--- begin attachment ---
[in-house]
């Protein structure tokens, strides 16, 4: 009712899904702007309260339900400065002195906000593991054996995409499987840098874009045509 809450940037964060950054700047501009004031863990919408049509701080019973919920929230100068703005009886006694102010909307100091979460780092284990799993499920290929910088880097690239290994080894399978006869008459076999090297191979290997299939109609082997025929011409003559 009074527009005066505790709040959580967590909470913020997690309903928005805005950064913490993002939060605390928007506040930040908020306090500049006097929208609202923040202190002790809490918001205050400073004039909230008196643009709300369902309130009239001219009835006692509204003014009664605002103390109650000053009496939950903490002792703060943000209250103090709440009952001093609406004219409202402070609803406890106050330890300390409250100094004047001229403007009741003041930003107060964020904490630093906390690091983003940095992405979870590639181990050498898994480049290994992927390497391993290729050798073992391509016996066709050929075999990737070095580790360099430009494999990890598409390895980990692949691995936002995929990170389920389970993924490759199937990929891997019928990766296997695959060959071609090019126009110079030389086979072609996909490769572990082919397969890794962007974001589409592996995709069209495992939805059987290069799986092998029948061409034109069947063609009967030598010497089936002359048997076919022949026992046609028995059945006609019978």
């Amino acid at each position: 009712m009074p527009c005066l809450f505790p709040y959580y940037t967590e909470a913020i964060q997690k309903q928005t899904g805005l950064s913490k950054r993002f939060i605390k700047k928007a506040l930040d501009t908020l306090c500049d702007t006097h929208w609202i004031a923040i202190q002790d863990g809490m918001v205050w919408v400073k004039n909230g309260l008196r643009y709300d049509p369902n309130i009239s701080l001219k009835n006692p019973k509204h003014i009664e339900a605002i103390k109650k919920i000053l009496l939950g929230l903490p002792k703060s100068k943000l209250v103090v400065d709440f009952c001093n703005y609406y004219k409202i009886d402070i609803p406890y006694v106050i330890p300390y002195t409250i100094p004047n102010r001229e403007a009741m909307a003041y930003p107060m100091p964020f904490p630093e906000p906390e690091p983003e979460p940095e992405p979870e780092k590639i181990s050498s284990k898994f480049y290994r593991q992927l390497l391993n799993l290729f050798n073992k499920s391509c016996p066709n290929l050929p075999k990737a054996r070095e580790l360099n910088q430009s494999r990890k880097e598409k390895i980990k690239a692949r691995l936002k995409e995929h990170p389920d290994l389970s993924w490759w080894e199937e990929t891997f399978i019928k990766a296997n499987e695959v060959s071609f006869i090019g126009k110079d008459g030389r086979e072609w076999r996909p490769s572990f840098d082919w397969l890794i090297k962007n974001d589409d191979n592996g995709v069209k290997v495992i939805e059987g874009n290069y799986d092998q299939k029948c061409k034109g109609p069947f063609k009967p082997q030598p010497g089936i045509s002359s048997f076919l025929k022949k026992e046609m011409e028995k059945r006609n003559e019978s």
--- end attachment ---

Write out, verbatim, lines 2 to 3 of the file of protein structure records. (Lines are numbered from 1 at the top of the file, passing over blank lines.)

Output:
């Protein structure tokens, strides 16, 4: 009712899904702007309260339900400065002195906000593991054996995409499987840098874009045509 809450940037964060950054700047501009004031863990919408049509701080019973919920929230100068703005009886006694102010909307100091979460780092284990799993499920290929910088880097690239290994080894399978006869008459076999090297191979290997299939109609082997025929011409003559 009074527009005066505790709040959580967590909470913020997690309903928005805005950064913490993002939060605390928007506040930040908020306090500049006097929208609202923040202190002790809490918001205050400073004039909230008196643009709300369902309130009239001219009835006692509204003014009664605002103390109650000053009496939950903490002792703060943000209250103090709440009952001093609406004219409202402070609803406890106050330890300390409250100094004047001229403007009741003041930003107060964020904490630093906390690091983003940095992405979870590639181990050498898994480049290994992927390497391993290729050798073992391509016996066709050929075999990737070095580790360099430009494999990890598409390895980990692949691995936002995929990170389920389970993924490759199937990929891997019928990766296997695959060959071609090019126009110079030389086979072609996909490769572990082919397969890794962007974001589409592996995709069209495992939805059987290069799986092998029948061409034109069947063609009967030598010497089936002359048997076919022949026992046609028995059945006609019978």
């Amino acid at each position: 009712m009074p527009c005066l809450f505790p709040y959580y940037t967590e909470a913020i964060q997690k309903q928005t899904g805005l950064s913490k950054r993002f939060i605390k700047k928007a506040l930040d501009t908020l306090c500049d702007t006097h929208w609202i004031a923040i202190q002790d863990g809490m918001v205050w919408v400073k004039n909230g309260l008196r643009y709300d049509p369902n309130i009239s701080l001219k009835n006692p019973k509204h003014i009664e339900a605002i103390k109650k919920i000053l009496l939950g929230l903490p002792k703060s100068k943000l209250v103090v400065d709440f009952c001093n703005y609406y004219k409202i009886d402070i609803p406890y006694v106050i330890p300390y002195t409250i100094p004047n102010r001229e403007a009741m909307a003041y930003p107060m100091p964020f904490p630093e906000p906390e690091p983003e979460p940095e992405p979870e780092k590639i181990s050498s284990k898994f480049y290994r593991q992927l390497l391993n799993l290729f050798n073992k499920s391509c016996p066709n290929l050929p075999k990737a054996r070095e580790l360099n910088q430009s494999r990890k880097e598409k390895i980990k690239a692949r691995l936002k995409e995929h990170p389920d290994l389970s993924w490759w080894e199937e990929t891997f399978i019928k990766a296997n499987e695959v060959s071609f006869i090019g126009k110079d008459g030389r086979e072609w076999r996909p490769s572990f840098d082919w397969l890794i090297k962007n974001d589409d191979n592996g995709v069209k290997v495992i939805e059987g874009n290069y799986d092998q299939k029948c061409k034109g109609p069947f063609k009967p082997q030598p010497g089936i045509s002359s048997f076919l025929k022949k026992e046609m011409e028995k059945r006609n003559e019978s």